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Q&A with a PD Fellow: Edward Hampton


Edward Hampton is a Eureka Math Fellow and math coach for Prekindergarten through Grade 5 at Westside Elementary School in rural Cumberland, MD, where the majority of students are low income. Edward previously served as a math specialist for his district (Allegany County Public Schools) and as a Grade 5 teacher. Westside Elementary fully implemented Eureka Math in all grades in the 2015–2016 school year, and Edward talked with us about that experience and about his role as a Eureka Math Fellow in a recent conversation. Excerpts are below.


Eureka Math PD Fellow Edward Hampton

How did your school come to use Eureka Math?

A few teachers heard about Eureka Math/EngageNY Math and started reading parts of it and trying it out before the whole school started using it in the 2015–2016 school year. I previously taught Grade 5, and I was among those who began studying Eureka Math to further develop my own understanding of math. Another teacher, Mandy Tang, who taught Kindergarten here and grew up in China, was a real proponent of it, too. She was wowed by it and said it felt similar to the math approaches used when she was going to school.


What do the data show?

Our PARCC scores went up, in all grades, once we started using the curriculum. Let’s begin with data representing the same population of students. Take our current Grade 5 students [for school year 2016–2017]. When they were in Grade 3, they weren’t using Eureka Math, and 28 percent of them met or exceeded expectations on PARCC at the end of 2014–2015. A year later, at the end of Grade 4 in 2015–2016, 60 percent met or exceeded expectations. This group of students moved from tenth in the district to fourth after one year of implementation. The percentage of students currently in Grade 6 that meet or exceed expectations also doubled from Grade 4 [for SY 2014 –2015] to Grade 5 [for SY 2015–2016]. Before we implemented Eureka Math, our Grade 3 ranked tenth in the district, and last year, after implementing, it ranked sixth; our Grade 4 had ranked thirteenth, and last year it ranked fourth. I believe this communicates that the curriculum further develops teachers and students in their understanding of mathematics.


What are you seeing in the classrooms in your school that looks different than it did in the past?

I was just in a Grade 1 class observing and giving feedback. These students had Eureka Math last year in Kindergarten. Watching them develop has been so rewarding. They were working on the Read-Draw-Write (RDW) approach. They were answering word problems using a variety of strategies. And they were demonstrating strength with math practices we want students to have, such as making use of structure and modeling with mathematics. Their drawings were organized, and they were writing out solutions to word problems in complete-answer statements. You can see clearly in their work that our educators are doing an effective job, and the curriculum is helping facilitate that learning.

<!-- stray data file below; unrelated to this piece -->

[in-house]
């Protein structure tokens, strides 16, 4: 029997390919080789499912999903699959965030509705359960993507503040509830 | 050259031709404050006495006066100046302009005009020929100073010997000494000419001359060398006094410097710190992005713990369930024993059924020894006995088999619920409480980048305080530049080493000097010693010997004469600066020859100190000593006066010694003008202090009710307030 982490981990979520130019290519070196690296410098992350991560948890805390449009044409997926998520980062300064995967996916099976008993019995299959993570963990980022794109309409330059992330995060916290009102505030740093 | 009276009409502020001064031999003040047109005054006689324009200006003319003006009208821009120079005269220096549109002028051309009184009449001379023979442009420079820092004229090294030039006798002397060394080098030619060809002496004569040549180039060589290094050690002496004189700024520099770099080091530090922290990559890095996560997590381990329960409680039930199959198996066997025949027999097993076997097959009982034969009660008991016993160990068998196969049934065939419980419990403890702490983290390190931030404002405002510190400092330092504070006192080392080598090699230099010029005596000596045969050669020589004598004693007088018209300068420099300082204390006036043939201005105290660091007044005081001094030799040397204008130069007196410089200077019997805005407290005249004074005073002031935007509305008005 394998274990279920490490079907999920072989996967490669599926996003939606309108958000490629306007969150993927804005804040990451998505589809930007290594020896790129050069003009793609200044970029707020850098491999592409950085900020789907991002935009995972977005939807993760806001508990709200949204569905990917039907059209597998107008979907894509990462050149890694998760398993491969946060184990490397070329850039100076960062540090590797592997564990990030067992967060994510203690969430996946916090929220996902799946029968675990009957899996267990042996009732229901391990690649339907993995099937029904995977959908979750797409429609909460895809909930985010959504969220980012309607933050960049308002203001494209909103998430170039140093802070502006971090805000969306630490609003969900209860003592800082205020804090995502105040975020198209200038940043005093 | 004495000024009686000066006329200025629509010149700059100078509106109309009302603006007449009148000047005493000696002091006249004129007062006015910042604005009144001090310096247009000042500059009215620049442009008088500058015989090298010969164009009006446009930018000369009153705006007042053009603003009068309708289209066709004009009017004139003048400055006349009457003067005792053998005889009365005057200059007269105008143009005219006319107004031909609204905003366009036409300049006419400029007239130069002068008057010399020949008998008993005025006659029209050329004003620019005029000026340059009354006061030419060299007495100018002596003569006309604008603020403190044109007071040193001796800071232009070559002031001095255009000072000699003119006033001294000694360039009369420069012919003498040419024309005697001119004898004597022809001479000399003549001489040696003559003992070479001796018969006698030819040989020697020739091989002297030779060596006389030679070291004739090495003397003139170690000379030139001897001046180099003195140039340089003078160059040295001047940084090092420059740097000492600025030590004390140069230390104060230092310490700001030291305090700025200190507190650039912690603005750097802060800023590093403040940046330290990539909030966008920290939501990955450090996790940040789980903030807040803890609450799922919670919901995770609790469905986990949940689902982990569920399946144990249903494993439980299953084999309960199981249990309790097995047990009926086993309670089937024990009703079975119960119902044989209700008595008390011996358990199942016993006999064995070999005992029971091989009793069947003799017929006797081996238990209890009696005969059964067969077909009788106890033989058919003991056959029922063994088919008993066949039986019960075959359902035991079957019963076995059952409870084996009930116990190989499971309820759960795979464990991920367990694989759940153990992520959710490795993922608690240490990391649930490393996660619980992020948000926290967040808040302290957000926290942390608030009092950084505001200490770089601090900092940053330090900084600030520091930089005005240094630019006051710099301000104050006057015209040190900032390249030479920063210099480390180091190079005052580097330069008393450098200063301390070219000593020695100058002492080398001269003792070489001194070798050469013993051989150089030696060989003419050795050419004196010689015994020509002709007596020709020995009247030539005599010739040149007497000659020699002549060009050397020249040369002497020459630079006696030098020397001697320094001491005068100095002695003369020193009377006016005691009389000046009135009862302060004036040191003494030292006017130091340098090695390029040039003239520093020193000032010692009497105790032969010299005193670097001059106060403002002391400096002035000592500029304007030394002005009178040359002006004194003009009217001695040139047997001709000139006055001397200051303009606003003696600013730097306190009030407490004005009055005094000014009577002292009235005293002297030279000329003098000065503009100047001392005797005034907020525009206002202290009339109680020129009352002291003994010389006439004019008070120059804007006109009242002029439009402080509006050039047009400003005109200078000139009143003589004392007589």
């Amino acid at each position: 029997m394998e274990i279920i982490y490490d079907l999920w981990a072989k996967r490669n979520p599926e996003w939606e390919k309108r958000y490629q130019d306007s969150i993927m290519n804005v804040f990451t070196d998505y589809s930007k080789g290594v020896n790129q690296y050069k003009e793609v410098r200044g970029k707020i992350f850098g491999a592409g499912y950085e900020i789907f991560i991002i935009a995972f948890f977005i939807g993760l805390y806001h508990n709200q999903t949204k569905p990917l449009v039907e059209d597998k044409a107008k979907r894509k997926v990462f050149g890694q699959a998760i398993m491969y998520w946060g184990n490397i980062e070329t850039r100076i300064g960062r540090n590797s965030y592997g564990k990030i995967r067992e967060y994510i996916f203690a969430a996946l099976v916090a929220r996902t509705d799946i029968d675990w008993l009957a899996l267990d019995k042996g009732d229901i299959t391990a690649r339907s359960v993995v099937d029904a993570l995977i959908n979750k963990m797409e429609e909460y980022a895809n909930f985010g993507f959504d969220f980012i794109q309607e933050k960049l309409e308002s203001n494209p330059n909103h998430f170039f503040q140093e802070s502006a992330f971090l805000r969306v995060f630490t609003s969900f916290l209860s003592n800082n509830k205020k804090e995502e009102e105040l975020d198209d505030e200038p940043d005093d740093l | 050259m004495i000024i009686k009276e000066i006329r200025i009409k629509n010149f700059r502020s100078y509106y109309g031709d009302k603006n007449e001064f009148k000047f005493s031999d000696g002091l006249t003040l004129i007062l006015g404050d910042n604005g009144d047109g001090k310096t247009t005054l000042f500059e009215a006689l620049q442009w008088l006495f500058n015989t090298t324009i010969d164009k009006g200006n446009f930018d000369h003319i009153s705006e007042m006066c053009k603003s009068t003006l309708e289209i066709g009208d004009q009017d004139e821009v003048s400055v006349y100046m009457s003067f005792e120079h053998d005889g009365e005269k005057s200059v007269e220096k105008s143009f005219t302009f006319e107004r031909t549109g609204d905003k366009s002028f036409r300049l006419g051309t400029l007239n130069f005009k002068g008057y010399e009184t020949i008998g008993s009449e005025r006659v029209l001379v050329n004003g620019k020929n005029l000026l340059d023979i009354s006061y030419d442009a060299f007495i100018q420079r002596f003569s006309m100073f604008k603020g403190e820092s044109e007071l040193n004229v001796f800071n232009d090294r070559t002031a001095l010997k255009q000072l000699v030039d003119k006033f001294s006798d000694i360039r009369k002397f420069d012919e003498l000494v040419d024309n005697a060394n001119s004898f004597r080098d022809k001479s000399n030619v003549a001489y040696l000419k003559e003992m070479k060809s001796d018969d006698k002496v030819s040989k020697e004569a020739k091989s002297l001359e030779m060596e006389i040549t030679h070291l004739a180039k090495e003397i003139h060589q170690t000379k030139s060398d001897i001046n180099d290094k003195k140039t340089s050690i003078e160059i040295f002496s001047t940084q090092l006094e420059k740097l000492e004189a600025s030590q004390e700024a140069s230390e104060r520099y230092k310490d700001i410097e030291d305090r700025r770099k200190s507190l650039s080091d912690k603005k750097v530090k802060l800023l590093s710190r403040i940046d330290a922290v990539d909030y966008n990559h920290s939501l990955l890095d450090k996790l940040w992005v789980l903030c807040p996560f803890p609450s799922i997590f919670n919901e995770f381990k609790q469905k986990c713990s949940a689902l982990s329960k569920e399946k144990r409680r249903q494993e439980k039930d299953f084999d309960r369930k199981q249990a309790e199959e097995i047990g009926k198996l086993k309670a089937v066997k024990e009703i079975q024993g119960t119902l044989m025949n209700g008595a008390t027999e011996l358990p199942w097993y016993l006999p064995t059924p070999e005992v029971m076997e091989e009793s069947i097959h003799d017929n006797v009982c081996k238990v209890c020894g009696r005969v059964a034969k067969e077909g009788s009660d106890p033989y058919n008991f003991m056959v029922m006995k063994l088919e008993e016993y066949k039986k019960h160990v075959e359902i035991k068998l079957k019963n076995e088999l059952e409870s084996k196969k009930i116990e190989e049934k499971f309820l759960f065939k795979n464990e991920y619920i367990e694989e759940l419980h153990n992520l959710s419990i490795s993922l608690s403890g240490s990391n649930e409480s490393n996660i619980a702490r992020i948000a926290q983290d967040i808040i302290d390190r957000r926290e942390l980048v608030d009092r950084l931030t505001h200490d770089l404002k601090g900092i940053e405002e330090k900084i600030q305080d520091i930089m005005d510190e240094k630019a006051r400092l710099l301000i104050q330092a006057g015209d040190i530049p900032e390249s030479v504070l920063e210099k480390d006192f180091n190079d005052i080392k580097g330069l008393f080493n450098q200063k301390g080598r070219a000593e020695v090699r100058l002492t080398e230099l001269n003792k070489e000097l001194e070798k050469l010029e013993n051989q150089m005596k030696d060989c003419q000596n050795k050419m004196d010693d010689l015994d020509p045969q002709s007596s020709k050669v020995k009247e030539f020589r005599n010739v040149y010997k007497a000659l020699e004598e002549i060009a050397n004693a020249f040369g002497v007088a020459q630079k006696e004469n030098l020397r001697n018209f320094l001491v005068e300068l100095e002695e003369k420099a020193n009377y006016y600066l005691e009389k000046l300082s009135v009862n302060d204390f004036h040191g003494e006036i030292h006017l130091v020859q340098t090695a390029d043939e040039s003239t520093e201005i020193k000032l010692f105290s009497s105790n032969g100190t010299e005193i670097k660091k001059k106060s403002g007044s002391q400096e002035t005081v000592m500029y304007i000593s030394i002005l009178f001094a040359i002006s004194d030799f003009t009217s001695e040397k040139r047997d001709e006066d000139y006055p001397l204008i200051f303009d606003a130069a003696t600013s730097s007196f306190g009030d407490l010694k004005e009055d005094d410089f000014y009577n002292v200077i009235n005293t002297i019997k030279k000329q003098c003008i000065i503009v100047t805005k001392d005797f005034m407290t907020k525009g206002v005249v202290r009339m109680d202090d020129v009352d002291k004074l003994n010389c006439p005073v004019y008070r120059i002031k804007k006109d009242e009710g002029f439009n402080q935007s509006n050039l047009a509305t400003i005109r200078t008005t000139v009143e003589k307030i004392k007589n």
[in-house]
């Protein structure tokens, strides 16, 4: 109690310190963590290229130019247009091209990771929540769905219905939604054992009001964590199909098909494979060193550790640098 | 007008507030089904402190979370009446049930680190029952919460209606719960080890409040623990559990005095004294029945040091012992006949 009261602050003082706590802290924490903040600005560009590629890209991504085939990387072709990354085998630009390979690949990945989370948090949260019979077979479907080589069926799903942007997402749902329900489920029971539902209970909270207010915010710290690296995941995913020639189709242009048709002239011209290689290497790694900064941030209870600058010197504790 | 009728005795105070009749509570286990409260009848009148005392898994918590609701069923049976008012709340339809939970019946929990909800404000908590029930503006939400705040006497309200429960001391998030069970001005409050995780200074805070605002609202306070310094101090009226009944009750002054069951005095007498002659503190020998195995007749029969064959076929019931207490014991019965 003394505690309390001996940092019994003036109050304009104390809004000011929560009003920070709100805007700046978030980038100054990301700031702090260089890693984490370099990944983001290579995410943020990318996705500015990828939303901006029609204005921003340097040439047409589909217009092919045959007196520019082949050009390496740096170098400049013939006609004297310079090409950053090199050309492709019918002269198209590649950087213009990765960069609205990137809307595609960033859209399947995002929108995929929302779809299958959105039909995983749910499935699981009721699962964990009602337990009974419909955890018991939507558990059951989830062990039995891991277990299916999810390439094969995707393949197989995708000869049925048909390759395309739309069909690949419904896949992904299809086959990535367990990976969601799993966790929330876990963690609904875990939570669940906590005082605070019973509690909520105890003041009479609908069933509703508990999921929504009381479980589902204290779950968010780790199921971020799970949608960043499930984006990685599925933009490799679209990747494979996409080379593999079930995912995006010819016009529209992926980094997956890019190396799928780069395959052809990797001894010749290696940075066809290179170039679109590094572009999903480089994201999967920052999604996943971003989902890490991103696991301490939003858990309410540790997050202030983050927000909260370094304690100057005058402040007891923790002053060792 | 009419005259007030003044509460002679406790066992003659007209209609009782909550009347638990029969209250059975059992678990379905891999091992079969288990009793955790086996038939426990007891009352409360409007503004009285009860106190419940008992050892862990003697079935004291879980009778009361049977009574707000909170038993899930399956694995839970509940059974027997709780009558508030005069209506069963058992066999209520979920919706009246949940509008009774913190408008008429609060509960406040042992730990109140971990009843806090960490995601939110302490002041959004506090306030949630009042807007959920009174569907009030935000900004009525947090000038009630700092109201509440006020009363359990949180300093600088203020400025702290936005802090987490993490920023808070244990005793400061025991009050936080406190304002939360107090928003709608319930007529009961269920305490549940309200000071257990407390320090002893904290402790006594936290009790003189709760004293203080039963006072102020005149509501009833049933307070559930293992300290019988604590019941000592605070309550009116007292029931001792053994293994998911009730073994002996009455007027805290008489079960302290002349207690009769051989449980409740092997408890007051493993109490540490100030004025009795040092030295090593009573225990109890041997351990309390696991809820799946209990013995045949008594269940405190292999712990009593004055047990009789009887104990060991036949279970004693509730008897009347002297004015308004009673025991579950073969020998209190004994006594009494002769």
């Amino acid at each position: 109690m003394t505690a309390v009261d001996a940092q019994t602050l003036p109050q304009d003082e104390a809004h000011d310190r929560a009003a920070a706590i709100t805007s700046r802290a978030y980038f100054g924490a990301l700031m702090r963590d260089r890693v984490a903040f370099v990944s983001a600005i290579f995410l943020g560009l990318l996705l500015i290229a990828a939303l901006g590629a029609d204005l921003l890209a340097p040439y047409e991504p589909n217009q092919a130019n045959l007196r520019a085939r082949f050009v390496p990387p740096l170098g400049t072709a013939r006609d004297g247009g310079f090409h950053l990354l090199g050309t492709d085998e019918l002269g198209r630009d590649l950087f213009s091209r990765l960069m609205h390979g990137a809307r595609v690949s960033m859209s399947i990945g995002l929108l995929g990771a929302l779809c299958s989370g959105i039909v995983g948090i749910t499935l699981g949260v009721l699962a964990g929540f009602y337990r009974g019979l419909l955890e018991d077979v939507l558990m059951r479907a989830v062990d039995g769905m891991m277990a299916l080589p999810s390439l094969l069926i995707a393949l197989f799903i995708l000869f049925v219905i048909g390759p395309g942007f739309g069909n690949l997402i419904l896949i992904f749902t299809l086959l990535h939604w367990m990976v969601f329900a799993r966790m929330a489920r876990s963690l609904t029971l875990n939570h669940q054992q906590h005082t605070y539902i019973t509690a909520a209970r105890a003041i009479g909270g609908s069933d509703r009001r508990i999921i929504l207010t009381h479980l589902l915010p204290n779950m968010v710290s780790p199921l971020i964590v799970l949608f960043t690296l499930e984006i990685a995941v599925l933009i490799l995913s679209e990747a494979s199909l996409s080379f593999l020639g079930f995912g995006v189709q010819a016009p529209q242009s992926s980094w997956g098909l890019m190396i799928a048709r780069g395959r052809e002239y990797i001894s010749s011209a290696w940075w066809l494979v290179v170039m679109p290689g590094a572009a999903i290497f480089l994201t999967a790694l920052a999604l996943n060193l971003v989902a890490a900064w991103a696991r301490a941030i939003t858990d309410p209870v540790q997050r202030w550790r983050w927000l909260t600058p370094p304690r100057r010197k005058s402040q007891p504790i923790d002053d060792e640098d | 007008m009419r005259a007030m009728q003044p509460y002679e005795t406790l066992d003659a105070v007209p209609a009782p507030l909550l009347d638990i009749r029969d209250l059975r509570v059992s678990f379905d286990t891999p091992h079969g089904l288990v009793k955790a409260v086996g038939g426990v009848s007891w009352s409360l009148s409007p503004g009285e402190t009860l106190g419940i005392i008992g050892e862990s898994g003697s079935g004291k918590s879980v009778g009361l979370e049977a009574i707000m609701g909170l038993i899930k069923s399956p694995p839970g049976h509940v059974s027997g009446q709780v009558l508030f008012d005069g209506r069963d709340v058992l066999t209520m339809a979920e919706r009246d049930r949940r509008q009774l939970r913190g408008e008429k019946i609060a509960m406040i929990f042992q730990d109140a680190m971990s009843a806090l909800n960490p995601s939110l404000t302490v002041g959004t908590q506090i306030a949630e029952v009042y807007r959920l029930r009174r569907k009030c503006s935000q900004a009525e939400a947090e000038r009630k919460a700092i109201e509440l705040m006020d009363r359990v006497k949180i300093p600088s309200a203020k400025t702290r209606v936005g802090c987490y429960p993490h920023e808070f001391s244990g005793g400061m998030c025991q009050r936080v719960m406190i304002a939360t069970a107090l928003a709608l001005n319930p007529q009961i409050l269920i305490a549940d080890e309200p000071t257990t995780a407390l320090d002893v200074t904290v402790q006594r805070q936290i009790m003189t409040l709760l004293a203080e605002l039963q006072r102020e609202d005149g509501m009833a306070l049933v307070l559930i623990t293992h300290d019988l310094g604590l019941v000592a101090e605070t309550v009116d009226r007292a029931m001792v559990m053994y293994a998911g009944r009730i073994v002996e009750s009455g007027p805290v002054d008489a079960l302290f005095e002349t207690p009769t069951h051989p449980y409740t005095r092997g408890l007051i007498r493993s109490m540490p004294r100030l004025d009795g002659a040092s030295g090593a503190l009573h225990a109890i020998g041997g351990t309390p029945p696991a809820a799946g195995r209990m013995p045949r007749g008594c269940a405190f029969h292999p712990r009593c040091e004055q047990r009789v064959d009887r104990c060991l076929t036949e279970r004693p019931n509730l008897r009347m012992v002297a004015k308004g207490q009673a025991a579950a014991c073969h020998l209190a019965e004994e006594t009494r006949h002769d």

It’s also great to listen to teachers and students talk about efficient strategies for solving a problem instead of simply hearing a teacher say, “Hi boys and girls, this is how you subtract.” Now we’re hearing things like, “What strategies do we know that can help us add and subtract? Which one is most efficient? Which one is more efficient for you as a learner?”


Why did you decide to apply for this fellowship, and how is it helping you professionally?

I want to continue to build my knowledge base in mathematics. The Eureka Math writers I work with through the fellowship have a profound understanding of fundamental mathematics. I’m learning so much from them and passing that along to the teachers and students I serve. Some elementary school teachers are less comfortable with math than with other subjects. But I know at my school, their comfort level is growing.


How else are you growing professionally through this experience?

I’m a better math coach to the teachers in my school. I also might be able to effectively serve as a math specialist for the district again someday. One of the reasons I left that specialist role a few years ago was that, although it was a huge compliment that I was hired for it, I didn’t really view myself as a math specialist serving five schools. Now, three years later, I feel that I would be better able to help in that role.


Has there been a specific area of focus for you in the fellowship program? If so, can you describe it?

My area of focus has been Prekindergarten through Grade 5. As a fellow, you can focus on elementary, middle, or high school, a blend of two or all of those, or even narrow your focus to a grade band within elementary education. I’ve also been focusing on the coherence across grades and problem solving with tape diagrams and other models. I’ve chosen to focus on coherence because it allows me to better serve the teachers and students I work with in my school and district and across the country. I’ve chosen to focus on tape diagrams and other models for problem solving because these were areas where I personally have the most room to grow. 


What would you say to someone considering this Eureka Math Fellowship Program?

The fellowship program allows you to deepen your own profound understanding of fundamental mathematics, connects you with other educators who love mathematics, and provides opportunities for you to scale your impact in education beyond your building or district as you travel the country to facilitate adult learners.